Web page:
Analysis Of The Friar In Chaucer's Prologue To The Canterbury Tales

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Dave Tagatac English III Dec. 1, 2000 Canterbury Tales Essay #1 In Geoffrey Chaucer's Prologue to The Canterbury Tales, there was a Friar to accompany the party traveling to Canterbury. Hubert, as he was called, embodied the traits from which friars were expected to keep their distance. Chaucer is successful in using this white-necked beggar to bring to the readers mind corruption, wealth, greed, and lechery, all hypocritical and immoral characteristics for a man of the church to possess. Although he is a merry man, full of joy and "wantonness", these are mere irrelevancies when assessing Hubert's value of character as a friar.

Throughout Chaucer's description of the Friar in the Prologue, Hubert's corruption is evident. Probably the Friar's greatest evil is suggested early in his description and mentioned several times more. When Hubert would marry a couple, he would give each "Of his young women what he could afford her."

The sexual connotation of this statement is enforced by the fact that "He kept his tippet stuffed with pins for curls, / And pocket-knives, to give to pretty girls." Other evidence of corruption, although not as reprehensible as the defiance of celibacy, includes Hubert's failure to befriend the "lepers, beggars, and that crew," to whom friars were intended to be nearest. The narrator explains that their lack of money makes their friendship simply a waste of the Friar's time.

A friar is supposed to be poor, only taking what they need to survive, and giving the rest to those impoverished souls who need it. Hubert, on the other hand, was quite wealthy. I have never known the imbibing of alcohol to be a necessity of life, and yet this friar "knew the taverns very well in every town / And every innkeeper and barmaid too." The narrator even states outright that "his income came / To more than he laid out." Yet another extraneous possession for a friar was the extravagant dress Hubert wore, as contrasted with the rags friars were expected to don. All of these things demonstrate how the Friar, even when obtaining more than he expected, gave very little to the poor, and kept much for himself.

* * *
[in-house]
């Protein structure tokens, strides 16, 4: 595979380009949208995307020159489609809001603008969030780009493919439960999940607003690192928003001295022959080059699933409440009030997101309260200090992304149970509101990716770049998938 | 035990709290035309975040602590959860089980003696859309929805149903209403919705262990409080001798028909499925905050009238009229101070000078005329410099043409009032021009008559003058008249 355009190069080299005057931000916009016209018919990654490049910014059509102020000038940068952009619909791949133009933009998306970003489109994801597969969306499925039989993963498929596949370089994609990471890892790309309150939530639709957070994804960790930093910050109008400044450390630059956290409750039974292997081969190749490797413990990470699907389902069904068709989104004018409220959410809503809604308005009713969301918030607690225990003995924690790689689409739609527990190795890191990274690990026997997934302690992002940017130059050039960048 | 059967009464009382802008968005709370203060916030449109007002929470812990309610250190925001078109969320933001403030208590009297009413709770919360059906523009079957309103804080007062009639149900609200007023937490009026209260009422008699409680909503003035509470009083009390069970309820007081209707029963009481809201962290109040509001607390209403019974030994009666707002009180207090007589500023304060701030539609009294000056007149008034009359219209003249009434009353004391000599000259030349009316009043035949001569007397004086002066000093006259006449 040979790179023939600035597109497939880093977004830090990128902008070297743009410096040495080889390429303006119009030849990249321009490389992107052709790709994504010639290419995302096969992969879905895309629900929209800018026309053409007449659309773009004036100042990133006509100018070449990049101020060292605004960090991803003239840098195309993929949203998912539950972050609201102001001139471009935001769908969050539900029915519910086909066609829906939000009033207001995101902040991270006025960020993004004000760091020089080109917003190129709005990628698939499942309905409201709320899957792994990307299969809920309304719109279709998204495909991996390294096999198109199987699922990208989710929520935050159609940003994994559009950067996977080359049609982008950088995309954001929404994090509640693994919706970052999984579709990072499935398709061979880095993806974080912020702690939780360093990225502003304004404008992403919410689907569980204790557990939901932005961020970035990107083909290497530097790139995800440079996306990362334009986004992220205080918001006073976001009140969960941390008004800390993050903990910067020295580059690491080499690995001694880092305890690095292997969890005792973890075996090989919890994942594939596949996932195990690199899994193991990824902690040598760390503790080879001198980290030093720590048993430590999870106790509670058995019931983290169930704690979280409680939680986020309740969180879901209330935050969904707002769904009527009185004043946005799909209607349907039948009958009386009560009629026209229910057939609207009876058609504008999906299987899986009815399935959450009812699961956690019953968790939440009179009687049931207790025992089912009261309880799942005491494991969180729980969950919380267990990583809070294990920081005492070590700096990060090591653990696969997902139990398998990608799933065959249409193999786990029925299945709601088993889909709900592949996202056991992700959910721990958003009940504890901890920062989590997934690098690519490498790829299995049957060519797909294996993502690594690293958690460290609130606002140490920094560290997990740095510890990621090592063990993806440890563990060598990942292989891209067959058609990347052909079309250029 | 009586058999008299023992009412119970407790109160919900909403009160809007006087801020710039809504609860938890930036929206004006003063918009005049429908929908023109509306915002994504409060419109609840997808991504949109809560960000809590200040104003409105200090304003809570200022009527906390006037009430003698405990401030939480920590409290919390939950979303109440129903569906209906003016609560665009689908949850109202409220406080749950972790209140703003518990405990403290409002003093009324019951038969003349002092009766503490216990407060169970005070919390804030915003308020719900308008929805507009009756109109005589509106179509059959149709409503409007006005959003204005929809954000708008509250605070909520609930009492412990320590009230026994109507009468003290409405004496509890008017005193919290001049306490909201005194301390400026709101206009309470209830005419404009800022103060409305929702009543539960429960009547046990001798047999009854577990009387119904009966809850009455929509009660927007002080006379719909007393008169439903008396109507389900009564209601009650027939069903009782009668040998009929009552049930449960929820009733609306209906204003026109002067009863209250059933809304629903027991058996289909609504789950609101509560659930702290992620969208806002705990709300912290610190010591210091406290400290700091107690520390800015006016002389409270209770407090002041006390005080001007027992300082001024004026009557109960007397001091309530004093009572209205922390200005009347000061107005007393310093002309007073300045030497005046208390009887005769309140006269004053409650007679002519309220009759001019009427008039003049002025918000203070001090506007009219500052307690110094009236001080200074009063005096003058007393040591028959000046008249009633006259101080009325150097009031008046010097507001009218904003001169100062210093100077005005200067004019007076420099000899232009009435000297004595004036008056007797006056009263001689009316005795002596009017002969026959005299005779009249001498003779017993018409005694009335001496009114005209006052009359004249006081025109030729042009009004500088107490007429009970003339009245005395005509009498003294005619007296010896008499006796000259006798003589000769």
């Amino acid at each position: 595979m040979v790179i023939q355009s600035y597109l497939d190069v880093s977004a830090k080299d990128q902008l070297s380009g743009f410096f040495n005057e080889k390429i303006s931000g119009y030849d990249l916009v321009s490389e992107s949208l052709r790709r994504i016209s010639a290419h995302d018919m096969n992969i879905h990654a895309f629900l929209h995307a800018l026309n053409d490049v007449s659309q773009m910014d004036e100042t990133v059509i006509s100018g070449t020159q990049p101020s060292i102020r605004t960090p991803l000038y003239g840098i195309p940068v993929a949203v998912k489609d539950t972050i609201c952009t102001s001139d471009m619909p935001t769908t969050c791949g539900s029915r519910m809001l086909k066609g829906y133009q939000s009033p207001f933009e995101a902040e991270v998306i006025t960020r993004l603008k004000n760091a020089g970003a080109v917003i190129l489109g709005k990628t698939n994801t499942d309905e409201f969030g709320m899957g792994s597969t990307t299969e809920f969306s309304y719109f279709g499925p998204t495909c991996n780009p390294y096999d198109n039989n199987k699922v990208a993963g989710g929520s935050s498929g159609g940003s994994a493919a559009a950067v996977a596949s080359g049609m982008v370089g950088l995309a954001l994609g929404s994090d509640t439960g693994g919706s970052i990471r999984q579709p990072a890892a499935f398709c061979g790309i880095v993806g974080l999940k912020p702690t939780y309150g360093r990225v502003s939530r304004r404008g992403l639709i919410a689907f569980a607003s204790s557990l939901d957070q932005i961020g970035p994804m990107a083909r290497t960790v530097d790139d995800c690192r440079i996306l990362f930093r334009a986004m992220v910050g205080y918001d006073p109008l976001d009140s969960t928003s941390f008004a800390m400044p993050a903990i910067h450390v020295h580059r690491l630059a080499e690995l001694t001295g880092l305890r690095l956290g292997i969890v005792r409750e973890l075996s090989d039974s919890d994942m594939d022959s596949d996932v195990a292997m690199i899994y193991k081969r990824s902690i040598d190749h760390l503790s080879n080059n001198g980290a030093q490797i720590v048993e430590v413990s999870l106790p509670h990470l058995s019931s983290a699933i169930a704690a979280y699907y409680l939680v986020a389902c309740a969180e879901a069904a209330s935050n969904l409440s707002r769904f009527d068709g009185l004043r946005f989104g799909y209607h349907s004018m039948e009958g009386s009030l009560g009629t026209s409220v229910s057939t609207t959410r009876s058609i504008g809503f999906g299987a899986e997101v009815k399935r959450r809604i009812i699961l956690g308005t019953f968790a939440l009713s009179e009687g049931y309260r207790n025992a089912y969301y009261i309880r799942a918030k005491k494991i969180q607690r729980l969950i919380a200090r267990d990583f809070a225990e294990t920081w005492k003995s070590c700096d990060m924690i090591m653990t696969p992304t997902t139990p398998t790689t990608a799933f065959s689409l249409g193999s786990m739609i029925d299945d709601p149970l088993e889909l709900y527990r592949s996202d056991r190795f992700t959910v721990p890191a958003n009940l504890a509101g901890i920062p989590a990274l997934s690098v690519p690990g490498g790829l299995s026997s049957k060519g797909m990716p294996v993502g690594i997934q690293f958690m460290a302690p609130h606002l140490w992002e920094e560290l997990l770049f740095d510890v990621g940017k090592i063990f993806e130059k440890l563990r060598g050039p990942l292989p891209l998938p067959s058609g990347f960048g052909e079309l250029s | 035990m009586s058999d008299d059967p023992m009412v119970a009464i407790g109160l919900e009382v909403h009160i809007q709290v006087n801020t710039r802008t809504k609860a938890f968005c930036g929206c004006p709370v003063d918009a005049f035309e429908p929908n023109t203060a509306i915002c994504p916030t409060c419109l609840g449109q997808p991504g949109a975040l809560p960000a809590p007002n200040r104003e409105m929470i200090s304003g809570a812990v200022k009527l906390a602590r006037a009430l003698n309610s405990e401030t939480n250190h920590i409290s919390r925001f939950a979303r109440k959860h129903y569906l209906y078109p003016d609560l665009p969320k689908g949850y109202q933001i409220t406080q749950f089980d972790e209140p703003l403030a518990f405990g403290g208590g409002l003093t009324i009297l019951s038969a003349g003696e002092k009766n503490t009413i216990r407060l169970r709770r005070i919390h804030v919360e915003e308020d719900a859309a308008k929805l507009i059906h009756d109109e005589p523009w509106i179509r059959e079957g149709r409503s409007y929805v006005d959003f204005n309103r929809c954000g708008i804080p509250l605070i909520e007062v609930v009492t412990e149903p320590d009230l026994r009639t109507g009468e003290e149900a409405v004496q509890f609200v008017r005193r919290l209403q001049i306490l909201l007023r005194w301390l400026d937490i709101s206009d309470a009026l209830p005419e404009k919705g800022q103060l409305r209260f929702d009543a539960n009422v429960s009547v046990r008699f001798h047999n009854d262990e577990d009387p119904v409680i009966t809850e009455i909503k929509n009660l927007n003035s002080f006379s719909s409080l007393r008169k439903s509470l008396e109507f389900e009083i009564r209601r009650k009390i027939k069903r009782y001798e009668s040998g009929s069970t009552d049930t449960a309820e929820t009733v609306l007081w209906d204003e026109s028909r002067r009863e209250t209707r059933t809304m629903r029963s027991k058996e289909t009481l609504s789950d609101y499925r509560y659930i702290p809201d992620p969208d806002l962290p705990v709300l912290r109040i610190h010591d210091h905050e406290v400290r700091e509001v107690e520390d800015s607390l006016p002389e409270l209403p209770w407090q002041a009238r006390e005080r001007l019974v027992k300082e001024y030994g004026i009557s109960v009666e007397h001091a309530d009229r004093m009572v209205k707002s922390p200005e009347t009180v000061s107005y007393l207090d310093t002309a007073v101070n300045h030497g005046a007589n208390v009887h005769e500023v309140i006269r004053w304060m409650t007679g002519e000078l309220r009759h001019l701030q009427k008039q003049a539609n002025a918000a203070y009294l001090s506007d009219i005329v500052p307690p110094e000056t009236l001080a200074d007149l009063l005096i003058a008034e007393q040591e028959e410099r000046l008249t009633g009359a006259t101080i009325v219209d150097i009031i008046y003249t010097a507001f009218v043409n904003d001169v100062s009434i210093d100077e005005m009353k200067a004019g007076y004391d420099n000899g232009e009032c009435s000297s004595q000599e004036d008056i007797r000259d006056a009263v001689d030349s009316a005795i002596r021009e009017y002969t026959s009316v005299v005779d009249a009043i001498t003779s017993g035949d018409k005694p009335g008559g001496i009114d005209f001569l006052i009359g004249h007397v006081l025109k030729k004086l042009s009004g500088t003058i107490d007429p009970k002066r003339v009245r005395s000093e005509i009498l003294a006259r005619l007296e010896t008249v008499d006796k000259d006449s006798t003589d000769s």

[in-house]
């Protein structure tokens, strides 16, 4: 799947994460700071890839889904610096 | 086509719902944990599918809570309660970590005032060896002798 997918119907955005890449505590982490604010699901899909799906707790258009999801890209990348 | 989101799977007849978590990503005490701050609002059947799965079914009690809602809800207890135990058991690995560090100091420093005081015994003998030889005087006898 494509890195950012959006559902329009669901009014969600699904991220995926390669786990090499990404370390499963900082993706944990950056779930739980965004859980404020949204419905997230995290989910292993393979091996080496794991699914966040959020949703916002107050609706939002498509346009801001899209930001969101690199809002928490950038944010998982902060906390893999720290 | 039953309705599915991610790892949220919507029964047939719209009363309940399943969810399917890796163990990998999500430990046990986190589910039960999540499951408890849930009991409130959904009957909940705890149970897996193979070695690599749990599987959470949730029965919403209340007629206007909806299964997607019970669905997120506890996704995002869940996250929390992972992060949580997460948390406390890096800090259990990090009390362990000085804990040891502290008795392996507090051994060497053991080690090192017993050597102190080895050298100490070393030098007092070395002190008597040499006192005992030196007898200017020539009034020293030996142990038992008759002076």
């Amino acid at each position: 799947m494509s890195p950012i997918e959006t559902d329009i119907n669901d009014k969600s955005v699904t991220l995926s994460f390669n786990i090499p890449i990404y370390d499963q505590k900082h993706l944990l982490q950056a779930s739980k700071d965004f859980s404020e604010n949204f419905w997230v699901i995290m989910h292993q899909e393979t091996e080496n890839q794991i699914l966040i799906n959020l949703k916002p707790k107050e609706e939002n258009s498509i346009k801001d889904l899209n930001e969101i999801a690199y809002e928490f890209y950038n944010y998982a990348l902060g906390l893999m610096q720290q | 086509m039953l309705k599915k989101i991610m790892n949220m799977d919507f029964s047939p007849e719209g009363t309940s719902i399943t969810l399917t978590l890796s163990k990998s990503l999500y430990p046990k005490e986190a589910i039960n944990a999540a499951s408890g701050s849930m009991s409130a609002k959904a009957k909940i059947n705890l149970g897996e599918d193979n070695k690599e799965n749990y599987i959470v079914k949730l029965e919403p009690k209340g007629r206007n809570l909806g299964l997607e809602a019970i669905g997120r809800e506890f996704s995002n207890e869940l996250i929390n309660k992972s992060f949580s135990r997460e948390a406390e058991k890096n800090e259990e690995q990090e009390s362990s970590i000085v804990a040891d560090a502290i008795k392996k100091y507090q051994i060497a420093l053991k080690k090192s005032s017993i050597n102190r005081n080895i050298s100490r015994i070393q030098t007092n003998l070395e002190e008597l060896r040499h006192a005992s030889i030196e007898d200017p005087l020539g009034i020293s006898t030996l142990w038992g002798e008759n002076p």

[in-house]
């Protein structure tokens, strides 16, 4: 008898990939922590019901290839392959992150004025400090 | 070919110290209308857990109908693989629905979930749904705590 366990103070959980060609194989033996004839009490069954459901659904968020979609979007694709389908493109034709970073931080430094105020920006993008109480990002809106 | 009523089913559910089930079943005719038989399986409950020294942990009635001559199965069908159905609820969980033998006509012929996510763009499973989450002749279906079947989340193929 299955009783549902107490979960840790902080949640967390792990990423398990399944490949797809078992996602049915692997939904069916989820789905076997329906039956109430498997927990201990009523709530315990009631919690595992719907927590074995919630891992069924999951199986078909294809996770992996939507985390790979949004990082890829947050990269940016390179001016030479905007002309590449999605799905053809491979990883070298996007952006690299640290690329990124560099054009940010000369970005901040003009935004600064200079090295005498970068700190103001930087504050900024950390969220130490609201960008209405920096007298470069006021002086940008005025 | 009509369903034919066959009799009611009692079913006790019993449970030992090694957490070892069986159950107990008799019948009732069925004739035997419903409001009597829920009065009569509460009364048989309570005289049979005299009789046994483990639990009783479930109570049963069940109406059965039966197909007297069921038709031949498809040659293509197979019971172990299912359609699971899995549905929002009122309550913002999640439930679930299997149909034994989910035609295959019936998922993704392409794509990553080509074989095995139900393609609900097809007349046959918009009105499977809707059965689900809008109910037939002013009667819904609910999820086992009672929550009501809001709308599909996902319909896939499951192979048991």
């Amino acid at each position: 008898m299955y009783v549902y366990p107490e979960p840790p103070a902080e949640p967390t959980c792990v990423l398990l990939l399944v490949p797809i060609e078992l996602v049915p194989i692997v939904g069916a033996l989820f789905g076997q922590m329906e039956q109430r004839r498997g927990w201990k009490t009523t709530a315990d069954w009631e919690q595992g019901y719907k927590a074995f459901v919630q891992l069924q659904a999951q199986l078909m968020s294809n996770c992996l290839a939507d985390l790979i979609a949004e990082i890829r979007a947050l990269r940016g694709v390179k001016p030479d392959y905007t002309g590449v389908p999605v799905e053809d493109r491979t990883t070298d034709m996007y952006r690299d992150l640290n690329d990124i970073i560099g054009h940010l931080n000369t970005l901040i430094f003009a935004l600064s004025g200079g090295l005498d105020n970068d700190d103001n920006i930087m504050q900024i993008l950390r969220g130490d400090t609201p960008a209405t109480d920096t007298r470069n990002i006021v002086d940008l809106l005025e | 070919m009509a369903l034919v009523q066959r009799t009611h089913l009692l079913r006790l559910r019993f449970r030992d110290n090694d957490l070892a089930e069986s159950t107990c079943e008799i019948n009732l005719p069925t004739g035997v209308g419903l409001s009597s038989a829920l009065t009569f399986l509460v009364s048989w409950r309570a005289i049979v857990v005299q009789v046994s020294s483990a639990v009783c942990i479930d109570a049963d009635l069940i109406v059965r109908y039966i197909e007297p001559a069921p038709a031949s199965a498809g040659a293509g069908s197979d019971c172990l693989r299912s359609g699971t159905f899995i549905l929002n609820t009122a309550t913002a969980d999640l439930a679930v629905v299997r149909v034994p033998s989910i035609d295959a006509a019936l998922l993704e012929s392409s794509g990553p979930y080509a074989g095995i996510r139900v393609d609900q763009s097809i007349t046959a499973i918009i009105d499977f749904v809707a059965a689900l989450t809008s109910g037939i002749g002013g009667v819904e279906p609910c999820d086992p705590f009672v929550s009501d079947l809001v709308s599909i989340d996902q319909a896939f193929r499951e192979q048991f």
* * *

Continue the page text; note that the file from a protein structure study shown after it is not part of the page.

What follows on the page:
This feeling is continued "“ even augmented "“ upon examination of Hubert's greed. "Highly beloved and intimate was he / With Country folk within his boundary." As mentioned above, he associated not with the poor, "But only with the rich and victual-sellers." Anyone from whom a profit was possible was inherently the Friar's friend. This greed is indisputable in light of a final piece of evidence. That is that Hubert would actually pay other friars not to beg in his district. Again, these are actions to be frowned upon in any man, let alone a religiously affiliated one.

Finally, Hubert can be shown to be a leach, hanging around those from whom he can get money, and depending on them to support his opulent lifestyle. Although he had no permission to hear confession, this was one way for him to make money, and he did not hesitate to utilize it. He even targeted those who weren't so wealthy in a never-ending quest for monetary gain: "though a widow mightn't have a shoe / "¦ / He got her farthing from her just the same." When people of his district had a dispute, the lecherous Friar was there. Hubert could be found taking advantage of any opportunity he could find to make money honestly, or dishonestly.

The Friar was well liked, and had a wonderful singing voice, but his contributions to society ended here. He, through his actions, has shown evidence of corruption, immoral opulence, greed to increase this wealth, and a terrible habit of leaching off others. He was considered a man of the church, but he was far from the piety the title "friar" conveys.